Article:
So you get the person who says, “Oh, it’s so sad, he died, he committed suicide, because he was depressed.” What about what could have prevented that from happening? That’s where the crime comes in. People will say, “Oh, it’s too bad that people are suffering like this,” but they’re not going to do anything about it. That’s where the problem lies. Because if you can’t get a people that will muster themselves up to accomplish things that are necessary for themselves, then it doesn’t work. We do have a weakness in this area; it’s not our weakness as such, but we do share the burden.
There’s no doubt of the consequence that’s implicit in our Manhattan concerts and events. And what we have to do is get an estimate of the situation in other parts of the United States. What Kesha Rogers is doing, works. And she’s become more conscious of her role of leadership. We need more of that in more parts of the United States. People come to the rescue, but they don’t come fast enough. Since I went to prison, my own organization has not really been responsive to this, because some went to prison, and some sloughed it off.
If you want to make it work, you often have to spread it. You can’t just make it work; you have to spread the process of reaction of that type. Then, other people get more into it: it works. Otherwise, you’re looking at the aroma, not the substance. Something of that nature, you have to get it into your gut, to resonate. Which is the meaning of Manhattan. We need more of that. Otherwise, people around you who are frightened or suffering, they’ll realize you’re brushing it off. That “brushing-off” process is accumulating throughout the United States. And we have to bring forth a sense of concern, of serious concern for mankind.
Look at the history of Franklin Roosevelt’s policy and practice. The issue is there. Because the struggle Franklin Roosevelt actually had, directly and indirectly as well, was a very striking, very important development. Then, when you got to 1936, coming out of the earlier 1930s, people began to get suddenly inspired with optimism, a growing optimism,— until the FBI destroyed Franklin Roosevelt’s program while he was still alive and in office. The FBI was the agency which destroyed the morality of the United States, no one should forget that. The FBI is the dirty enemy of the United States and its principles. Now, we’re come to a time in which the FBI is no longer really useful; there’s nothing useful about it. And therefore the time has come, that we have to change the law to bring back the Franklin Roosevelt tradition. And therefore we are going to move joyously into doing things which mankind has not done for a long time. And that’s what builds morality, what we should really call morality. A devotion to the progress and success of mankind. And we don’t have that nowadays; we lost it a long time ago. The idea of building something that’s going to make the whole field better; that’s what Franklin Roosevelt’s movement represented, and that’s what we have lost, largely, in the United States today.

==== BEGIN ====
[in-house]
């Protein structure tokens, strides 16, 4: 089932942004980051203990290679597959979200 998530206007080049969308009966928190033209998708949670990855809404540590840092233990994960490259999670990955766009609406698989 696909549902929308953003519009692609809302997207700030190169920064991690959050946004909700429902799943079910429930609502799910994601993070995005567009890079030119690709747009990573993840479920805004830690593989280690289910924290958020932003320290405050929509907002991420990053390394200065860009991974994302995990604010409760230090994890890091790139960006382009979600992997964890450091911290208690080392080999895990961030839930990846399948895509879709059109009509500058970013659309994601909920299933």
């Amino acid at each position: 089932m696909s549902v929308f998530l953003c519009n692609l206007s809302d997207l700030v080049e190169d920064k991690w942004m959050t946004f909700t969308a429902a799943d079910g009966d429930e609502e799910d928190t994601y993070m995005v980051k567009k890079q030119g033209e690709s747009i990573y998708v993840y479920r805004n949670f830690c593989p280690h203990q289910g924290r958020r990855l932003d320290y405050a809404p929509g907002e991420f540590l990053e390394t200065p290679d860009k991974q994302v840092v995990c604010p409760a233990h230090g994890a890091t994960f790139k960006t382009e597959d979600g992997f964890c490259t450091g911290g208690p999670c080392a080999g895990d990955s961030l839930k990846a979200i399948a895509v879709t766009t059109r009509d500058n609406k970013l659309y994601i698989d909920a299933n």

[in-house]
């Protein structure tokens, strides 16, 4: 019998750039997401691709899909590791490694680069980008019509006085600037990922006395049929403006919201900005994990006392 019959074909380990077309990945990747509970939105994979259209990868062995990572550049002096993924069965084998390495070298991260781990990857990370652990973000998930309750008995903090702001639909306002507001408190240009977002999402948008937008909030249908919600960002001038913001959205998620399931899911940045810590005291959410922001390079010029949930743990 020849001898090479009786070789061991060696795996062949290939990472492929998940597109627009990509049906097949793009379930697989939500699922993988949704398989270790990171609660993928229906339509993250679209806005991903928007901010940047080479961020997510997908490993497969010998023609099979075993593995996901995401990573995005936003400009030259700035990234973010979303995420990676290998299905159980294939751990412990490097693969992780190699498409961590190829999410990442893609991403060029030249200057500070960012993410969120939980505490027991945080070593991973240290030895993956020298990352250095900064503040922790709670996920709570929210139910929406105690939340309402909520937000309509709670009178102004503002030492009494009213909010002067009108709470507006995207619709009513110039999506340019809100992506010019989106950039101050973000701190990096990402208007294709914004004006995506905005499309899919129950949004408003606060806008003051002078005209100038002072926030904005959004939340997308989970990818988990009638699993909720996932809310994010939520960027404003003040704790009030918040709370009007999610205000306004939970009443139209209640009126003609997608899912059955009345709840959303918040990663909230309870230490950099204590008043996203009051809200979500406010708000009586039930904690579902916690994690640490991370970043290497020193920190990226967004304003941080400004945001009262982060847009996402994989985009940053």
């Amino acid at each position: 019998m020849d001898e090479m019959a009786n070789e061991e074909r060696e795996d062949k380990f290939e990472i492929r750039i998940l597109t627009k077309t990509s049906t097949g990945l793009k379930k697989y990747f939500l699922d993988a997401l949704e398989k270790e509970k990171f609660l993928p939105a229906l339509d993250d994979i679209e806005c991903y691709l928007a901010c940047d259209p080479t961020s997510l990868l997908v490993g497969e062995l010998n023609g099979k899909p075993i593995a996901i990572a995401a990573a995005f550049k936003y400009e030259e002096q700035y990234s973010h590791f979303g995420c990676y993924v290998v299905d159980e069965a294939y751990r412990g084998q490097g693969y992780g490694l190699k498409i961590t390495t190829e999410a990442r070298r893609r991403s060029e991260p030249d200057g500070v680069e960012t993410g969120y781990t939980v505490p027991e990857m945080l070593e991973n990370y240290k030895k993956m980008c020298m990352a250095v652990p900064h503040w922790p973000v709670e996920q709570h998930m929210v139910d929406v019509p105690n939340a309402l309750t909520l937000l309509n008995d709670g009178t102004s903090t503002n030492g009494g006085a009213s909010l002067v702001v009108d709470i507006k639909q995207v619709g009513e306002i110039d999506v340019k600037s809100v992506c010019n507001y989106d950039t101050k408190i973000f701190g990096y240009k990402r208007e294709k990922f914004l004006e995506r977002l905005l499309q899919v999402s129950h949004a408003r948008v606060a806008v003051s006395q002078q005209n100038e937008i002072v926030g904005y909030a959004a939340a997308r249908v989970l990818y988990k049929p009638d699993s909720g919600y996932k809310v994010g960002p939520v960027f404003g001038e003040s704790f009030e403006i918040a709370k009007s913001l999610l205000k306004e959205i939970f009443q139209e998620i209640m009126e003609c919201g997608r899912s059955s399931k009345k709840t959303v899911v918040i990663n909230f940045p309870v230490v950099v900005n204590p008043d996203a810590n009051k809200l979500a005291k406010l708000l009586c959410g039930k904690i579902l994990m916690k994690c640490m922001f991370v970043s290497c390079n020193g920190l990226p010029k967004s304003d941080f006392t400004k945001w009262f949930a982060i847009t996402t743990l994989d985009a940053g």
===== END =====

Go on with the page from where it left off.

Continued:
Are we doing it? Are we actually practicing that approach, or are we talking about it? I think it would take relatively little effort to make that shift. All you have to do is start it; all you have to do is get the thing started, and others will respond. Because people surrender to a sense of, “the way things are.” They say “yes that’s true, but, you’ve got to think of the way things are.”
What we’re doing in Texas right now, is really very important in that way. It’s one way of getting the message across, by taking one area of work, and pushing that to be the infectious agent for changing the trend. What we really need right now, is an affirmation that these changes that we threaten to bring about, will function. When people get ignited with the fact that they have rights, rights that they thought they had lost, that’s when you get the kind of ignition we need now in the United States. Without that, I don’t think the United States can make it.
The main thing is to try to get the idea of an organization which is committed to victory, like a military organization, which gets out there and gets the job done. Texas can be one of the ignition points; Manhattan is another area of opportunity.